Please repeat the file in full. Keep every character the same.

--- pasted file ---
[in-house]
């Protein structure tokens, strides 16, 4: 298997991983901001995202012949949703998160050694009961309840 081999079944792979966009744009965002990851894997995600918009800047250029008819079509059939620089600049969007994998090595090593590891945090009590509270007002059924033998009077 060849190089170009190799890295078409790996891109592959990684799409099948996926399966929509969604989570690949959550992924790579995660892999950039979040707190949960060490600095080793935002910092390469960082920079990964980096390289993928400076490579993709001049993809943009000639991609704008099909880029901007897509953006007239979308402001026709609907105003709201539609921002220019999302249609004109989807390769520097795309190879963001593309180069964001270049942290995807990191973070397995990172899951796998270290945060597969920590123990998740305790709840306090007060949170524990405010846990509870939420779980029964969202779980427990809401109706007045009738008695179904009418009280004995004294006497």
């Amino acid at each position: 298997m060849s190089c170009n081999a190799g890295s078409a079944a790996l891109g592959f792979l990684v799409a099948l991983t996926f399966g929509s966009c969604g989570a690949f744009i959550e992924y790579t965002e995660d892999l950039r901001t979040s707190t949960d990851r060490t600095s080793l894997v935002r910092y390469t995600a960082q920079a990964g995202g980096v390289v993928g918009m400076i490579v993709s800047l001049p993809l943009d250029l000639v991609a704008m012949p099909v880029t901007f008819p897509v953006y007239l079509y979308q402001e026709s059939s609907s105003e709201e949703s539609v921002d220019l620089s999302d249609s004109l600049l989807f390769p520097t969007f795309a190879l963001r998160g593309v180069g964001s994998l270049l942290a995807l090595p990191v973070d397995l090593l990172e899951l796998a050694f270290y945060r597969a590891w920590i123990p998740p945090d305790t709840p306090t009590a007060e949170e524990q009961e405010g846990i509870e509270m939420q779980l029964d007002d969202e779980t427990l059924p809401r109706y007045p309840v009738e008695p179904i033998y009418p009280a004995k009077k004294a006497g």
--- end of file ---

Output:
[in-house]
């Protein structure tokens, strides 16, 4: 298997991983901001995202012949949703998160050694009961309840 081999079944792979966009744009965002990851894997995600918009800047250029008819079509059939620089600049969007994998090595090593590891945090009590509270007002059924033998009077 060849190089170009190799890295078409790996891109592959990684799409099948996926399966929509969604989570690949959550992924790579995660892999950039979040707190949960060490600095080793935002910092390469960082920079990964980096390289993928400076490579993709001049993809943009000639991609704008099909880029901007897509953006007239979308402001026709609907105003709201539609921002220019999302249609004109989807390769520097795309190879963001593309180069964001270049942290995807990191973070397995990172899951796998270290945060597969920590123990998740305790709840306090007060949170524990405010846990509870939420779980029964969202779980427990809401109706007045009738008695179904009418009280004995004294006497």
């Amino acid at each position: 298997m060849s190089c170009n081999a190799g890295s078409a079944a790996l891109g592959f792979l990684v799409a099948l991983t996926f399966g929509s966009c969604g989570a690949f744009i959550e992924y790579t965002e995660d892999l950039r901001t979040s707190t949960d990851r060490t600095s080793l894997v935002r910092y390469t995600a960082q920079a990964g995202g980096v390289v993928g918009m400076i490579v993709s800047l001049p993809l943009d250029l000639v991609a704008m012949p099909v880029t901007f008819p897509v953006y007239l079509y979308q402001e026709s059939s609907s105003e709201e949703s539609v921002d220019l620089s999302d249609s004109l600049l989807f390769p520097t969007f795309a190879l963001r998160g593309v180069g964001s994998l270049l942290a995807l090595p990191v973070d397995l090593l990172e899951l796998a050694f270290y945060r597969a590891w920590i123990p998740p945090d305790t709840p306090t009590a007060e949170e524990q009961e405010g846990i509870e509270m939420q779980l029964d007002d969202e779980t427990l059924p809401r109706y007045p309840v009738e008695p179904i033998y009418p009280a004995k009077k004294a006497g």